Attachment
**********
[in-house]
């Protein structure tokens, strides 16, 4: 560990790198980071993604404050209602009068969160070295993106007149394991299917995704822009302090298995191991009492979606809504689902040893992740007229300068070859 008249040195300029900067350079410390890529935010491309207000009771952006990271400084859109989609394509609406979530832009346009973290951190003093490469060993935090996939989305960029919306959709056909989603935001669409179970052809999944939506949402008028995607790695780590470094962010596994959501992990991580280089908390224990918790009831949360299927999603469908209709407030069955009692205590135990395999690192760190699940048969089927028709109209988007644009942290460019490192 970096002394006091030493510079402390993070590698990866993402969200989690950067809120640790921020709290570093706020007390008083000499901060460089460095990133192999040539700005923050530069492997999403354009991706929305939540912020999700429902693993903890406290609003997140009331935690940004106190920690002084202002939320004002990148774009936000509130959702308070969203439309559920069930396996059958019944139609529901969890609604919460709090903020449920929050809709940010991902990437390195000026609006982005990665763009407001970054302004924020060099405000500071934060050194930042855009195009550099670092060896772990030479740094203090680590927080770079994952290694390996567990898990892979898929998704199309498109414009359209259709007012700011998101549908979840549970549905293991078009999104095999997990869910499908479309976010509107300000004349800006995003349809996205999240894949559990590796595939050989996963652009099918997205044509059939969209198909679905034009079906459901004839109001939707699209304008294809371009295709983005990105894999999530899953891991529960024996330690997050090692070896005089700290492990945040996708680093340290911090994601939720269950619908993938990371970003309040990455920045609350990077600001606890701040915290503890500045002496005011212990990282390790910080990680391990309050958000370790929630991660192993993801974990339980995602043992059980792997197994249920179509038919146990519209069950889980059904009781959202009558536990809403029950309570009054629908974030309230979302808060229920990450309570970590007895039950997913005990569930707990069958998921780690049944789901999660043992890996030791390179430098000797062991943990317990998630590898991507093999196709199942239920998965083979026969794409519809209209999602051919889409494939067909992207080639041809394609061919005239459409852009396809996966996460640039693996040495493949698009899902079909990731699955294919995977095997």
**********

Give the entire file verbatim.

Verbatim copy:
[in-house]
């Protein structure tokens, strides 16, 4: 560990790198980071993604404050209602009068969160070295993106007149394991299917995704822009302090298995191991009492979606809504689902040893992740007229300068070859 008249040195300029900067350079410390890529935010491309207000009771952006990271400084859109989609394509609406979530832009346009973290951190003093490469060993935090996939989305960029919306959709056909989603935001669409179970052809999944939506949402008028995607790695780590470094962010596994959501992990991580280089908390224990918790009831949360299927999603469908209709407030069955009692205590135990395999690192760190699940048969089927028709109209988007644009942290460019490192 970096002394006091030493510079402390993070590698990866993402969200989690950067809120640790921020709290570093706020007390008083000499901060460089460095990133192999040539700005923050530069492997999403354009991706929305939540912020999700429902693993903890406290609003997140009331935690940004106190920690002084202002939320004002990148774009936000509130959702308070969203439309559920069930396996059958019944139609529901969890609604919460709090903020449920929050809709940010991902990437390195000026609006982005990665763009407001970054302004924020060099405000500071934060050194930042855009195009550099670092060896772990030479740094203090680590927080770079994952290694390996567990898990892979898929998704199309498109414009359209259709007012700011998101549908979840549970549905293991078009999104095999997990869910499908479309976010509107300000004349800006995003349809996205999240894949559990590796595939050989996963652009099918997205044509059939969209198909679905034009079906459901004839109001939707699209304008294809371009295709983005990105894999999530899953891991529960024996330690997050090692070896005089700290492990945040996708680093340290911090994601939720269950619908993938990371970003309040990455920045609350990077600001606890701040915290503890500045002496005011212990990282390790910080990680391990309050958000370790929630991660192993993801974990339980995602043992059980792997197994249920179509038919146990519209069950889980059904009781959202009558536990809403029950309570009054629908974030309230979302808060229920990450309570970590007895039950997913005990569930707990069958998921780690049944789901999660043992890996030791390179430098000797062991943990317990998630590898991507093999196709199942239920998965083979026969794409519809209209999602051919889409494939067909992207080639041809394609061919005239459409852009396809996966996460640039693996040495493949698009899902079909990731699955294919995977095997």